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Thieves use TikTok to share tips and tactics to steal from shops

Shoplifters are using TikTok to spread a playbook of tactics on how to steal goods such as clothes, jewellery and make-up from retailers.

Users on the video-sharing platform have rated high-street stores on the basis of how easy it is to get away with shoplifting and offered tips on avoiding detection.

They swap the words “stealing” and “shoplifting” with “borrowing” to evade detection by TikTok’s filters.

A search for “borrowing tips and tricks” on the app generates a host of videos, many from accounts clearly created to advertise shoplifting techniques. The self-declared “borrowers” urge shoplifters not to target small businesses but instead steal from large companies who are less likely to intervene because they can cover the losses.

Shoplifters rate shops on how easy they are to steal from

Other videos show users rating shops on how easy they are to steal goods from, with factors to look out for such as cameras, security guards, blind spots and the number of changing rooms.

Chris Philp, the crime and policing minister, said last night that he was “horrified” that TikTok was allowing the advice on its platforms and said he would be requesting an urgent meeting with the company’s bosses. “They should not be facilitating the spread of criminal practice,” he said.

One TikTok account, named “x_borrowing.tings_x”, says in a video that Primark is the easiest store to steal from, giving it a 10/10 rating because it “[doesn’t] check how many items you take to the changing room” and its cameras have “lots of blind spots”. Asda was rated second highest, noting that the make-up aisle was a good target and that its toys are “so easy to get”.

Wilko was graded 9/10 because its cameras have blind spots and its security stickers are “easily peeled off”.

The user warns shoplifters away from Superdrug, which scored 5/10, because “security is getting better and not as many blind spots” but adds: “Easy for lip glosses though.” The discount store Savers gets 2/10 because there are “lots of cameras and workers walk around a lot, will follow you if they think you’re suspicious”.

Another account, named “borrowertipz”, has posted a series of videos on how to steal jewellery. In one post, the user advises: “Bending down to tie your shoes is a good way to tie rings or bracelets to them.” The accompanying video offers viewers a “how to” guide. Another video says: “Tying shirt in the front is a good way to hide small things.”

Fellow shoplifters leave feedback and further tips on the videos. One user commented: “Don’t borrow from small businesses, or places with lots of cameras and security. Go for low security businesses.”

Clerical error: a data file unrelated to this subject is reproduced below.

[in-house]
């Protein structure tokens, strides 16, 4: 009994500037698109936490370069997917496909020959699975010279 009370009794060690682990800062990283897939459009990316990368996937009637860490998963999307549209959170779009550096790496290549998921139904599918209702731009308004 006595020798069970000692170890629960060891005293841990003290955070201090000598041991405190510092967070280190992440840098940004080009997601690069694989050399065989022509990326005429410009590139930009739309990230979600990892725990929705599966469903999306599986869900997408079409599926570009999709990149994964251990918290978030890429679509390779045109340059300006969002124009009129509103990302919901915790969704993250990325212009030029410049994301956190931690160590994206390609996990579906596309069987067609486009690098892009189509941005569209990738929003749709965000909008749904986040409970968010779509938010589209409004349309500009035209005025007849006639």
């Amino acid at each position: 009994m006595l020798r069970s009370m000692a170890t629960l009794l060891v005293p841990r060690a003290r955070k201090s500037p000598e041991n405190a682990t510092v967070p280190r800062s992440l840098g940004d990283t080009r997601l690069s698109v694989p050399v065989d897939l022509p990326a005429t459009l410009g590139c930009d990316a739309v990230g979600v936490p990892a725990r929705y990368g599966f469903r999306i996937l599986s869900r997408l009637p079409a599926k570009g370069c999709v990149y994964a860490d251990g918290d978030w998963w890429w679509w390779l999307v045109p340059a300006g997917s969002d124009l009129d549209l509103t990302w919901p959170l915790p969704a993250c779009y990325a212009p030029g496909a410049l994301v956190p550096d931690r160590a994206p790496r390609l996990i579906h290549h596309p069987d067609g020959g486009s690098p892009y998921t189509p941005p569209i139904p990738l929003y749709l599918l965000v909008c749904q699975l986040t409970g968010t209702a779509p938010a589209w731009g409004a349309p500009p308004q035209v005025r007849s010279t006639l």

Another user with the slogan “we borrow sh1t”, advises shoplifters to “wear baggy clothes but also try to dress to the weather”. “Wear long sleeve shirts/sweater/hoodies so you can slip things in to your sleeve,” it adds. “If you’re with other people stay with them and cover them while someone borrows.”

Accounts also give tips on what to do if you are caught, with one suggesting that viewers explain that they were being followed and they deliberately stole something to attract security. Other tips shared are to “act like you’re looking for someone on the phone and pretend to try to find them outside if the alarms go off, say you were just looking for someone”.

Matt Vickers, deputy chairman of the Conservative Party and a former employee at Woolworths and Home Bargains, said: “It is completely unacceptable for online platforms like TikTok to allow content that is enabling and encouraging crime in this way. Many of the ‘creators’ behind these TikTok’s are misleading their audiences into believing that stealing from a big company has no repercussions. The loss of stock leads to a price hike on the shelves, leaving the everyday customer paying for the losses.”

A TikTok spokesman said: “We have zero tolerance for content facilitating or encouraging criminal activities, including theft, as set out in our community guidelines and will remove this content if found.”

Dummies to combat thieves

The Co-op supermarket has introduced a range of dummy products and empty packaging to deter “bulk-theft” from organised crime gangs (Matt Dathan writes). The retailer recorded a 35 per cent increase in shoplifting in the first six months of this year, which it blamed on the proliferation of criminals who steal goods en masse by sweeping items into rucksacks, suitcases or even wheelie bins.

The Co-op said that empty packaging or dummies would be used to advertise higher-value products, such as coffee, chocolate and laundry gel, in specific stores that are frequently targeted by shoplifters. Shoppers who want to buy these products will have to take the dummy or empty cases to the till, where they will be exchanged for the actual product.

(Source: The Times)


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